The Hortons present an up-to-date survey of African American history with its contributions to the growth and development of the U.S. an aspect of America's story that is often neglected, ignored, or downgraded. Their summary of the long and difficult passage of African Americans from slavery to freedom and the continuing struggle for civil rights moves from the beginnings of the slave trade in Africa and the growth of slavery in the Western hemisphere to the dashed hopes of freedom during the American Revolution. Then the growth of the cotton industry in the South, the struggles of freed blacks in the antislavery movements, and the Civil War receive serious consideration from the African American perspective. The new-won emancipation is tested through Reconstruction, westward expansion, and the Jim Crow era. The Hortons detail the effects of Populism and the growth of labor unions with the denial of full economic and political participation by people of color. Active military service during wartime did not afford improved social or economic conditions for most returning black soldiers, as indicated in the chapters covering the first half of the 20th century. These years saw the mass migration of rural blacks to the northern urban centers. The tremendous cultural contributions of African Americans, sparked especially by the Harlem Renaissance, helped move the accomplishments of black Americans in literature, music, and the other arts into the wider public arena. In the postwar civil rights era the Hortons focus on the major initiatives and many key leaders that shaped the movement. Even as African Americans made numerous economic and political gains in the sixties and seventies, theauthors point out the backlash of the eighties and the struggle to maintain achievements right down to the closing days of the Clinton administration. The Hortons have set out to tell the "story of black people in America as an expression of one of the nation's fundamental principles: the pursuit of freedom." (p.4) Each chapter opens with a timeline and includes a representative figure from the period who exemplifies the spirit of the era. Excerpts from letters, speeches, and pictorial works add depth to the panorama of how African Americans and their struggles for freedom are an integral part of the American story. Recommended to update materials in all social studies programs in high schools and colleges. KLIATT Codes: SA—Recommended for senior high school students, advanced students, and adults. 2001, Rutgers Univ. Press, 406p, illus, notes, index, 24cm, 00-025568, $22.00. Ages 16 to adult. Reviewer: Mary T. Gerrity; Retired Libn. Upper Marlboro, MD, May 2001 (Vol. 35 No. 3)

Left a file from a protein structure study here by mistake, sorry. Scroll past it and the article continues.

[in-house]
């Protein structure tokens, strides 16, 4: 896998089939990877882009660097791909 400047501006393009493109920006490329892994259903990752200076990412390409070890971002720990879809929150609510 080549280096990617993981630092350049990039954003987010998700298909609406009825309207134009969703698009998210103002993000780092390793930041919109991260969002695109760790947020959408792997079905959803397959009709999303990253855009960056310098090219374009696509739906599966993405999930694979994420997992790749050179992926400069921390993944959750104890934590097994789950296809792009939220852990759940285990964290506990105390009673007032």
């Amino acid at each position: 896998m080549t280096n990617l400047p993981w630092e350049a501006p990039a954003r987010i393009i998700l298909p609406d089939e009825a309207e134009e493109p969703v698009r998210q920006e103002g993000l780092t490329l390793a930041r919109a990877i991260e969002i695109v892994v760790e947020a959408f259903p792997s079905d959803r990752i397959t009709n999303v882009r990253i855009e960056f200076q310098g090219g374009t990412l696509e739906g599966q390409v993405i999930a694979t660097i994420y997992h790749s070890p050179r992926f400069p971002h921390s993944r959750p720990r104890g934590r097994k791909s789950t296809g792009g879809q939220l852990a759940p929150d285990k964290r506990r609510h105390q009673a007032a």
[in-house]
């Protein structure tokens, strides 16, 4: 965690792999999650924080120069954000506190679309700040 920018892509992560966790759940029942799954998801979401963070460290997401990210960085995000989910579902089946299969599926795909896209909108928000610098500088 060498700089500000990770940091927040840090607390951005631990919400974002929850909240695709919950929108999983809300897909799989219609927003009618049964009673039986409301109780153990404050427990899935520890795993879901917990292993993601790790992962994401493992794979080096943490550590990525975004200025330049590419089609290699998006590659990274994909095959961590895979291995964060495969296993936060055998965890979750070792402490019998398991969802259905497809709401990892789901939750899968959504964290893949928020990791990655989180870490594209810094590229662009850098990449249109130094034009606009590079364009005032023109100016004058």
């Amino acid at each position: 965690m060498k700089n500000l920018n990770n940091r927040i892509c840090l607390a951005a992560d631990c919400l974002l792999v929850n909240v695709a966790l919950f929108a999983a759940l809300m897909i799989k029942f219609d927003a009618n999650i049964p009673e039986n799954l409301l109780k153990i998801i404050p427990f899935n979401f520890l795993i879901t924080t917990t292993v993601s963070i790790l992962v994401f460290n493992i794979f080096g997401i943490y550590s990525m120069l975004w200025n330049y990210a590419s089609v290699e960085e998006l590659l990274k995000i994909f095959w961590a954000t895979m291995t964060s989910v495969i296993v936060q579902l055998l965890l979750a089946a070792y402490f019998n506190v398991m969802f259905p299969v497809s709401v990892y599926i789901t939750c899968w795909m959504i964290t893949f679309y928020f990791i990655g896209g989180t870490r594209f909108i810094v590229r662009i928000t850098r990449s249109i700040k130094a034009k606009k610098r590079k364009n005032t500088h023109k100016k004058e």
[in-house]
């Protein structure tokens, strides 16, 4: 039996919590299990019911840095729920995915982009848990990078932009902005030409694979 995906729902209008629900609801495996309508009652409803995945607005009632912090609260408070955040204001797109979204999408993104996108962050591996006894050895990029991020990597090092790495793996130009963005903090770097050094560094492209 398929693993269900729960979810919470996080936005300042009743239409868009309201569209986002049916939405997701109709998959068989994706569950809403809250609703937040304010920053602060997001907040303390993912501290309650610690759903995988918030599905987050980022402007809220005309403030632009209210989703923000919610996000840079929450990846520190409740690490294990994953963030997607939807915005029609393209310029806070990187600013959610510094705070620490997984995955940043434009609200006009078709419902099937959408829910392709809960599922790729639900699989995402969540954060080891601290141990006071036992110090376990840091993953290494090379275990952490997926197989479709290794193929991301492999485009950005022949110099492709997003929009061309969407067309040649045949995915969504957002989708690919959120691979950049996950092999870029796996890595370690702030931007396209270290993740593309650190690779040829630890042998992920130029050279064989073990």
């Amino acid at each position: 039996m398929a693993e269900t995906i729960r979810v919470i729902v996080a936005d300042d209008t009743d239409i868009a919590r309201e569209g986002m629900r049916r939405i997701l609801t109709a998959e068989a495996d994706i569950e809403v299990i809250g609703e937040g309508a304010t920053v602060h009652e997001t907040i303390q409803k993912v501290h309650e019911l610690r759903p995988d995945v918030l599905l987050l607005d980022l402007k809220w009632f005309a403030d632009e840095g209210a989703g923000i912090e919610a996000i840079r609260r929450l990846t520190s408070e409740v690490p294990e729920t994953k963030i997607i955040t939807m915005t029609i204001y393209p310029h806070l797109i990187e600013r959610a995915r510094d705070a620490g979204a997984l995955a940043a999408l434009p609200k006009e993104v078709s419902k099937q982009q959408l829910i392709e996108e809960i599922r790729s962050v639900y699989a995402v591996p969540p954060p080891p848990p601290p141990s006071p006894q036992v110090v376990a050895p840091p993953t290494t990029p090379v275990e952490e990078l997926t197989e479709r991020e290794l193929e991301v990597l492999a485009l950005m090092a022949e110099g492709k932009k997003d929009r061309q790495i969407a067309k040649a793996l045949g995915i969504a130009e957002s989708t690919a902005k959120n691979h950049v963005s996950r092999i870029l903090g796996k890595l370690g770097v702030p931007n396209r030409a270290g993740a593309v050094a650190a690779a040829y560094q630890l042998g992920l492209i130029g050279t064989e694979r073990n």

Booknews
James (American studies and history, George Washington U.) and Lois (sociology and American studies, George Mason U.) trace the story of African America from its African roots to the political and social upheavals at the end of the 20th century, interweaving experiences of individual black Americans with analysis of the nation's pursuit of freedom and civil rights. As in their 1997 , they emphasize the contributions of African Americans to American culture as an integrated whole. Annotation c. Book News, Inc., Portland, OR (booknews.com)
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Product Details

Read an Excerpt

Excerpt from Hard Road to Freedom: The Story of African America, Vol. 1: From African Roots through the Civil War by James Oliver Horton and Lois E. Horton

Copyright information: http://rutgerspress.rutgers.edu/press_copyright_and_disclaimer/default.html
Olaudah, whose name meant "the fortunate one," was born in 1745 to an elder among the Ibo (also called Igbo) people living in Benin, the eastern area of present-day Nigeria, in West Africa. Olaudah Equiano was his full name, although later in his life he would also be called Gustavus Vassa. His first few years were fortunate indeed. Indulged as his mother's favorite, he was the youngest son in a large family of comfortable means in a warm, productive land, "almost a nation of dancers, musicians, and poets."1 Trade with neighboring settlements linked Equiano's people to a far-flung commercial network, but most daily contacts were local, and most disputes were decided by the village elders. Living more than a hundred miles from the coast, the young boy had no contact with European traders and knew nothing of their society. Through local oral histories, however, Equiano probably had heard stories of his own people, the Kingdom of Benin, and the ancient empires and great civilizations to which it was tied. Beginning in ancient times, African storytellers memorized proverbs and tales from their people's history and could recite them to educate and entertain the villagers. As the archivists of their people, these talented and specially trained men were often trusted government advisers respected for their skill.